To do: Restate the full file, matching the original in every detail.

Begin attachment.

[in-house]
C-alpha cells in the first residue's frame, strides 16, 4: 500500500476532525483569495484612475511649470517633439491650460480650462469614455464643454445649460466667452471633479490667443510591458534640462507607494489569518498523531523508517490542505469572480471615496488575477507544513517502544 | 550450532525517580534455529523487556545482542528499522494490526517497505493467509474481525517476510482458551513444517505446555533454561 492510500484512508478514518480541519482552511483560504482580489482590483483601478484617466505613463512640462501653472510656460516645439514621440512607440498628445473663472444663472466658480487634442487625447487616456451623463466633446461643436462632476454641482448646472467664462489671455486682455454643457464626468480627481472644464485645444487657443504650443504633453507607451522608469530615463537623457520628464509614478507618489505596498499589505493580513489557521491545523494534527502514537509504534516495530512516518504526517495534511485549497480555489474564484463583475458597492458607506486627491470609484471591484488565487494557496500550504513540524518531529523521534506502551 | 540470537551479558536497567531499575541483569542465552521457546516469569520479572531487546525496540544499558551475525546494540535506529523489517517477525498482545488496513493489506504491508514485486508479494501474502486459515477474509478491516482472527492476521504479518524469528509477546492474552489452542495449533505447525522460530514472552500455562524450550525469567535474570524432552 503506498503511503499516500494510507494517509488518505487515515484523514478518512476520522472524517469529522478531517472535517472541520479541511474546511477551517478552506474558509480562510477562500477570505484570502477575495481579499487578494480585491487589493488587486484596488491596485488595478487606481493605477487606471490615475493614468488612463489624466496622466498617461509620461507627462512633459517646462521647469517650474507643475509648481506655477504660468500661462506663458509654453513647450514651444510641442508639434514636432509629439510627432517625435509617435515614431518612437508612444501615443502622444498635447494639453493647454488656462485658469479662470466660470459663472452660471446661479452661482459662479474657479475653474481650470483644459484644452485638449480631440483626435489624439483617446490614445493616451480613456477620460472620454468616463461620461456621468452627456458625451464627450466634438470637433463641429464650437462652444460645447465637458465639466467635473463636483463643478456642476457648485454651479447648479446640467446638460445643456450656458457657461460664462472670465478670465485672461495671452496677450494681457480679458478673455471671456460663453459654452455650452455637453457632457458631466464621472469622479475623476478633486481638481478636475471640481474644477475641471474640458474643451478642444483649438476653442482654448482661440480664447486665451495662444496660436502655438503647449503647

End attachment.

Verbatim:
[in-house]
C-alpha cells in the first residue's frame, strides 16, 4: 500500500476532525483569495484612475511649470517633439491650460480650462469614455464643454445649460466667452471633479490667443510591458534640462507607494489569518498523531523508517490542505469572480471615496488575477507544513517502544 | 550450532525517580534455529523487556545482542528499522494490526517497505493467509474481525517476510482458551513444517505446555533454561 492510500484512508478514518480541519482552511483560504482580489482590483483601478484617466505613463512640462501653472510656460516645439514621440512607440498628445473663472444663472466658480487634442487625447487616456451623463466633446461643436462632476454641482448646472467664462489671455486682455454643457464626468480627481472644464485645444487657443504650443504633453507607451522608469530615463537623457520628464509614478507618489505596498499589505493580513489557521491545523494534527502514537509504534516495530512516518504526517495534511485549497480555489474564484463583475458597492458607506486627491470609484471591484488565487494557496500550504513540524518531529523521534506502551 | 540470537551479558536497567531499575541483569542465552521457546516469569520479572531487546525496540544499558551475525546494540535506529523489517517477525498482545488496513493489506504491508514485486508479494501474502486459515477474509478491516482472527492476521504479518524469528509477546492474552489452542495449533505447525522460530514472552500455562524450550525469567535474570524432552 503506498503511503499516500494510507494517509488518505487515515484523514478518512476520522472524517469529522478531517472535517472541520479541511474546511477551517478552506474558509480562510477562500477570505484570502477575495481579499487578494480585491487589493488587486484596488491596485488595478487606481493605477487606471490615475493614468488612463489624466496622466498617461509620461507627462512633459517646462521647469517650474507643475509648481506655477504660468500661462506663458509654453513647450514651444510641442508639434514636432509629439510627432517625435509617435515614431518612437508612444501615443502622444498635447494639453493647454488656462485658469479662470466660470459663472452660471446661479452661482459662479474657479475653474481650470483644459484644452485638449480631440483626435489624439483617446490614445493616451480613456477620460472620454468616463461620461456621468452627456458625451464627450466634438470637433463641429464650437462652444460645447465637458465639466467635473463636483463643478456642476457648485454651479447648479446640467446638460445643456450656458457657461460664462472670465478670465485672461495671452496677450494681457480679458478673455471671456460663453459654452455650452455637453457632457458631466464621472469622479475623476478633486481638481478636475471640481474644477475641471474640458474643451478642444483649438476653442482654448482661440480664447486665451495662444496660436502655438503647449503647